Actos suspension could shake up a market already in transition
This article was originally published in Scrip
Antidiabetic drug Actos was suspended in France due to a link with bladder cancer. Will other countries follow and how will this impact the oral antidiabetics market?
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Dapagliflozin, the most advanced candidate in the novel SGLT-2 inhibitor antidiabetic class, was the subject of a complete response letter from the FDA, co-developers Bristol-Myers Squibb and AstraZeneca announced on 19 January 2012. The letter was not unexpected, given a negative 9-6 vote from an FDA Advisory Committee in July 2011 which revealed concerns about possible increased risks of breast and bladder cancers seen in the aggregated Phase II and Phase III trial data, as well as a case of probable drug-induced liver injury (scripintelligence.com, 21 July 2011).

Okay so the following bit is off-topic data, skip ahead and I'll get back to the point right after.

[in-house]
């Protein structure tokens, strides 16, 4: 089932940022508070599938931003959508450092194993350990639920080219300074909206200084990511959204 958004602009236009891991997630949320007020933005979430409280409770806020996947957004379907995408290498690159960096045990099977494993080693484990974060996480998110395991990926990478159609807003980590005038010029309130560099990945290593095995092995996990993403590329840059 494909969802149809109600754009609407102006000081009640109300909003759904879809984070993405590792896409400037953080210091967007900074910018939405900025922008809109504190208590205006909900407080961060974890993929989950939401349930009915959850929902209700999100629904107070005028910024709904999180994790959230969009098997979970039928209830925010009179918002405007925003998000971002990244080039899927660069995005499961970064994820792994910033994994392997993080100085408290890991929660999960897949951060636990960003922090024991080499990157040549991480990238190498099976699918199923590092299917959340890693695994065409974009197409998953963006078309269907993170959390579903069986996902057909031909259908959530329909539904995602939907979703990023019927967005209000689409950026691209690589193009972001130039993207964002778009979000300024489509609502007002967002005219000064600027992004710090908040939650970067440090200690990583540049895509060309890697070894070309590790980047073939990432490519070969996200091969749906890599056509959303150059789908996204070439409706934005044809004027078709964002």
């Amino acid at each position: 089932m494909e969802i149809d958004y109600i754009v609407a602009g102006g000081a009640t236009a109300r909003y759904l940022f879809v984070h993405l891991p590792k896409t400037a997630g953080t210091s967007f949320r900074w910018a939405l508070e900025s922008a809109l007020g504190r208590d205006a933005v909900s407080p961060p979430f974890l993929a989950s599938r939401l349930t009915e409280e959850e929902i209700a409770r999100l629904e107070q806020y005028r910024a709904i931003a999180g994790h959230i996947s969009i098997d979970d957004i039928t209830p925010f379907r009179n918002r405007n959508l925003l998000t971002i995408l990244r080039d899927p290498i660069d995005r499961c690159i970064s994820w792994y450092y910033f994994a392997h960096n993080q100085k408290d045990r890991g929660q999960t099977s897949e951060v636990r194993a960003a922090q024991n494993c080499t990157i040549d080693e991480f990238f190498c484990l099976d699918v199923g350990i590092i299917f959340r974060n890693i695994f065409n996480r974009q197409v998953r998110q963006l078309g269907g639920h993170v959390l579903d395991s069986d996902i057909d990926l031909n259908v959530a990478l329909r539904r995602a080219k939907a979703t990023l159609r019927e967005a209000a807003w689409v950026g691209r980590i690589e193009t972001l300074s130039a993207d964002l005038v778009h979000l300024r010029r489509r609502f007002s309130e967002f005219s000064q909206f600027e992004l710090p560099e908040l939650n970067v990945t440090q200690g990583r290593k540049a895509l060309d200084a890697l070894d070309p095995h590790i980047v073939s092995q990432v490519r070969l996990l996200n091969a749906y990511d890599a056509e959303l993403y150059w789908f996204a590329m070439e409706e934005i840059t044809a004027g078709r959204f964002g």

The decision by Amylin and Lilly to end their co-development and marketing deal covering exenatide antidiabetic products potentially opens the door to other partners that might be more committed to driving ex-US sales. The divorce was prompted by Lilly's recent link up with Boehringer Ingelheim for a competing product.
In September 2011 Boehringer Ingelheim and Eli Lilly announced a delay to the German launch of their novel DPP-IV inhibitor Tradjenta (linagliptin; sold in the EU as Trajenta) because of the anticipated difficulty in agreeing a suitable price with the German regulators. In Germany, most of the cost of care for most of the population is covered by a range of sickness funds funded by statutory health insurance. Furthermore, a state body - IQWiG (the Institute for Quality and Efficiency in Health Care) - is involved in setting reimbursement pricing for new medications.